Familiar Songs - Their Authors & Histories

300 traditional songs, inc sheet music with full piano accompaniment & lyrics.

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Thomas Moore's well-known life began in a corner-grocery, on Angier street, Dublin, May 28, 1779. His father carried on his traffic below stairs, while his mother, a woman of more than ordinary intellect and lovableness, tended her handsome baby up-stairs. To the close of her days she received the undiminished devotion of her gifted son, and when both had died, four thousand letters from him were found among his mother's papers. Moore's marriage to Miss Bessie Dyke, a young actress, was a happy one. Loved as he was, and oourted by the great as he became, he used to say that no applause ever greeted his ear so pleasantly as that which was evoked by a young fellow, who planted himself on the quay, in Dublin, and called out in fine brogue, Byron's dictum, " Three cheers for Tommy Moore, the pote of all circles, and the darlint of his own." "The darlint" of all circles he was also, and funny stories are told of his never-ceasing blunders regarding his invitations. He was always popping in at my Lord's or my Lady's, on the days when he was not expected.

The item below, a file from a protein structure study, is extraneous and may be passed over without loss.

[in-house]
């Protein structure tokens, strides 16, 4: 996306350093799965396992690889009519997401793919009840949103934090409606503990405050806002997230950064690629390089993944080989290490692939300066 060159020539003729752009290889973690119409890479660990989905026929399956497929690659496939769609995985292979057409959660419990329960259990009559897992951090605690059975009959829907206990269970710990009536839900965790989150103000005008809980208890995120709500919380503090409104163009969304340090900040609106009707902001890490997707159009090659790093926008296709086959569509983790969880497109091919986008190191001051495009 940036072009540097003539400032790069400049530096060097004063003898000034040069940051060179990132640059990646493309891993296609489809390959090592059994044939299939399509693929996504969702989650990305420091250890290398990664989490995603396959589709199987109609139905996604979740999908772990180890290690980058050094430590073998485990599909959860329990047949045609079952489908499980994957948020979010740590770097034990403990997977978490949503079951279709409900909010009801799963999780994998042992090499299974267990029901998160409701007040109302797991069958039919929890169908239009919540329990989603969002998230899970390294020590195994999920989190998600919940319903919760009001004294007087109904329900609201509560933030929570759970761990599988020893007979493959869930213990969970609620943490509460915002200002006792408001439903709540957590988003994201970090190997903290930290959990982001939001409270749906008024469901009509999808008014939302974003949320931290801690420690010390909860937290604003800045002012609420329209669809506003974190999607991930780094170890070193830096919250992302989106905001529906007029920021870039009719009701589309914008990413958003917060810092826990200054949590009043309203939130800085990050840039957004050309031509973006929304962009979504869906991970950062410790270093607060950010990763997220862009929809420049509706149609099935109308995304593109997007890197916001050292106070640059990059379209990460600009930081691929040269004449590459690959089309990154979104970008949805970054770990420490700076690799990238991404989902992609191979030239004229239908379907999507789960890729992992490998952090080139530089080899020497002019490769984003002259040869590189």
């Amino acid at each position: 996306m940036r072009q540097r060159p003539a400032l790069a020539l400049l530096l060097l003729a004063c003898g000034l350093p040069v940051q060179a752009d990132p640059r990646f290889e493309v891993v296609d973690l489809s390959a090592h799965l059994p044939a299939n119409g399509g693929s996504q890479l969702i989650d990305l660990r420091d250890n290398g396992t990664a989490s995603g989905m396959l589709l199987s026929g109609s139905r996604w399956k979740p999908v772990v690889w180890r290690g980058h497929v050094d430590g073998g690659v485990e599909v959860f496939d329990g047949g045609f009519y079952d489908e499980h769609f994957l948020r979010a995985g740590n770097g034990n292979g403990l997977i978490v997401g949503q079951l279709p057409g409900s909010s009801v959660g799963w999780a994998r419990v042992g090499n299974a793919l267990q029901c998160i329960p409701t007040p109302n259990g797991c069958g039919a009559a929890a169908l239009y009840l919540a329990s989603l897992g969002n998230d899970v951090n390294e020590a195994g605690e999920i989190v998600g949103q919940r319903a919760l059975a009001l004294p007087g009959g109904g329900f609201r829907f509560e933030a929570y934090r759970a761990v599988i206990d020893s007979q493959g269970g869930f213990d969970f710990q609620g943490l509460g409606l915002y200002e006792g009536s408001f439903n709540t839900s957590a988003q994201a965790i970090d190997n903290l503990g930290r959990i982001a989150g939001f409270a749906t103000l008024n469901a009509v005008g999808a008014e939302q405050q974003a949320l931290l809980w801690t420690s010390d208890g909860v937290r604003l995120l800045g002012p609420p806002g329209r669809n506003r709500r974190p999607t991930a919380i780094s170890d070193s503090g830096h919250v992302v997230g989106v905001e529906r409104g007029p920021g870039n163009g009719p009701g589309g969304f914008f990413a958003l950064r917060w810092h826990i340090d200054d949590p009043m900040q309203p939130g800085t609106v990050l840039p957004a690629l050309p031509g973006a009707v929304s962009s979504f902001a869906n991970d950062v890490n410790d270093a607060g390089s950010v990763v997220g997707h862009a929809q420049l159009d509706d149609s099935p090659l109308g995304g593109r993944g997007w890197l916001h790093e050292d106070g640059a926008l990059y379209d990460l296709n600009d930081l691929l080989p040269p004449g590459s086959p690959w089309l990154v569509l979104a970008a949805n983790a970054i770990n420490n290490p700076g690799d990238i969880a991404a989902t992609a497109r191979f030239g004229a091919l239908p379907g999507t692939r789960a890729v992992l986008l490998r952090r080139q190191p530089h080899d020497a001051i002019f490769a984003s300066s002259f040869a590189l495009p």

Moore's eldest son proved a renegade; his second son died young, and his only daugh­ter met a tragic fate. She was kissing her hand down the stairs as her father was going out to dine, when she fell over the balusters, and was killed. Moore was as tender-hearted as he was genial and jovial, and after the death of his children he could never command himself enough to sing in public. " Oft in the Stilly Night," he sang with entrancing ten­derness. The song has been unmercifully parodied, and "fond memory" has been in­voked to call up all manner of nightmares; but the phrase is nevertheleless as beautful as ever, and this remains a perfect poem and a perfect song. Moore died at his home, Sloperton Cottage, Devizes, Wiltshire, February 25th, 1852.